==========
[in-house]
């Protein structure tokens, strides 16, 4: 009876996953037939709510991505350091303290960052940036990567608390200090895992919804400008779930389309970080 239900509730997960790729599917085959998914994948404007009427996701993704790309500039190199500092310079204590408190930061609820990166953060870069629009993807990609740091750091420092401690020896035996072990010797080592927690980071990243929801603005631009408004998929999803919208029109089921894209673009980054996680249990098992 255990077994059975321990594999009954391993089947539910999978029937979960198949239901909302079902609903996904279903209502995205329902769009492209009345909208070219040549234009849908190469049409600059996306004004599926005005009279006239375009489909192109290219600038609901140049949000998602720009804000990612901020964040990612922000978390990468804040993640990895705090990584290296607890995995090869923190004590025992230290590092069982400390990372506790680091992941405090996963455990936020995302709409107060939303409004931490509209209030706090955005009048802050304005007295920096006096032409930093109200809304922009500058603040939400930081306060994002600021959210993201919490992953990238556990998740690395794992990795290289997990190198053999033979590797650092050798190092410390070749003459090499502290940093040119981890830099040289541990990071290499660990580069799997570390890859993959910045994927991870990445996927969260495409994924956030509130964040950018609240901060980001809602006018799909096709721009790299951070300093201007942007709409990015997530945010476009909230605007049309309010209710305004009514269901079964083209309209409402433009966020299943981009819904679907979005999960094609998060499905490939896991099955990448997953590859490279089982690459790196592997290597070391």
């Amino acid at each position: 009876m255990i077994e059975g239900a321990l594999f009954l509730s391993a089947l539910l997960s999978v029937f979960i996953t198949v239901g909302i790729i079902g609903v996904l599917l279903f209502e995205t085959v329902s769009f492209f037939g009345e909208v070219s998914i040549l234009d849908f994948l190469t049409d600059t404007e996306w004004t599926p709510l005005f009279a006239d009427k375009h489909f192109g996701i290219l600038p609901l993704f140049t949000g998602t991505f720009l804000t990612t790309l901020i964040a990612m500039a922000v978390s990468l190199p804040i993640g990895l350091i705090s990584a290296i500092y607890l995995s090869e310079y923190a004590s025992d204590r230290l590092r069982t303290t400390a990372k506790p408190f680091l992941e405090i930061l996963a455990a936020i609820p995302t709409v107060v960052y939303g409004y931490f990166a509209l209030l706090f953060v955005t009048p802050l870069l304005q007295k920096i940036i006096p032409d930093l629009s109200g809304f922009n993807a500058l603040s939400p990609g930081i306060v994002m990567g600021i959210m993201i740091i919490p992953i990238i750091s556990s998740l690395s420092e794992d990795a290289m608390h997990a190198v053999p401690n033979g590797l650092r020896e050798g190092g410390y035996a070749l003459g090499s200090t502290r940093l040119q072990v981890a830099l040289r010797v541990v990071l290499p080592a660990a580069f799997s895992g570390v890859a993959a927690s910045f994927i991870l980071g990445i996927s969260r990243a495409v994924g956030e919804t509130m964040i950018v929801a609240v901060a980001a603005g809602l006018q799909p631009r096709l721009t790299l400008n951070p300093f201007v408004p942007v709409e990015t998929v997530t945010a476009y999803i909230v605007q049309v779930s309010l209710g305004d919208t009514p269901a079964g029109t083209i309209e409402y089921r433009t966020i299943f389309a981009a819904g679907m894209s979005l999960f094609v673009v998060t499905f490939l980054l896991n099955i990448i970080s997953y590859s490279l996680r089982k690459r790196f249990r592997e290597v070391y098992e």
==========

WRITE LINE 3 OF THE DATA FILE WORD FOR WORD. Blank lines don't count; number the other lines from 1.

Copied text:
């Amino acid at each position: 009876m255990i077994e059975g239900a321990l594999f009954l509730s391993a089947l539910l997960s999978v029937f979960i996953t198949v239901g909302i790729i079902g609903v996904l599917l279903f209502e995205t085959v329902s769009f492209f037939g009345e909208v070219s998914i040549l234009d849908f994948l190469t049409d600059t404007e996306w004004t599926p709510l005005f009279a006239d009427k375009h489909f192109g996701i290219l600038p609901l993704f140049t949000g998602t991505f720009l804000t990612t790309l901020i964040a990612m500039a922000v978390s990468l190199p804040i993640g990895l350091i705090s990584a290296i500092y607890l995995s090869e310079y923190a004590s025992d204590r230290l590092r069982t303290t400390a990372k506790p408190f680091l992941e405090i930061l996963a455990a936020i609820p995302t709409v107060v960052y939303g409004y931490f990166a509209l209030l706090f953060v955005t009048p802050l870069l304005q007295k920096i940036i006096p032409d930093l629009s109200g809304f922009n993807a500058l603040s939400p990609g930081i306060v994002m990567g600021i959210m993201i740091i919490p992953i990238i750091s556990s998740l690395s420092e794992d990795a290289m608390h997990a190198v053999p401690n033979g590797l650092r020896e050798g190092g410390y035996a070749l003459g090499s200090t502290r940093l040119q072990v981890a830099l040289r010797v541990v990071l290499p080592a660990a580069f799997s895992g570390v890859a993959a927690s910045f994927i991870l980071g990445i996927s969260r990243a495409v994924g956030e919804t509130m964040i950018v929801a609240v901060a980001a603005g809602l006018q799909p631009r096709l721009t790299l400008n951070p300093f201007v408004p942007v709409e990015t998929v997530t945010a476009y999803i909230v605007q049309v779930s309010l209710g305004d919208t009514p269901a079964g029109t083209i309209e409402y089921r433009t966020i299943f389309a981009a819904g679907m894209s979005l999960f094609v673009v998060t499905f490939l980054l896991n099955i990448i970080s997953y590859s490279l996680r089982k690459r790196f249990r592997e290597v070391y098992e």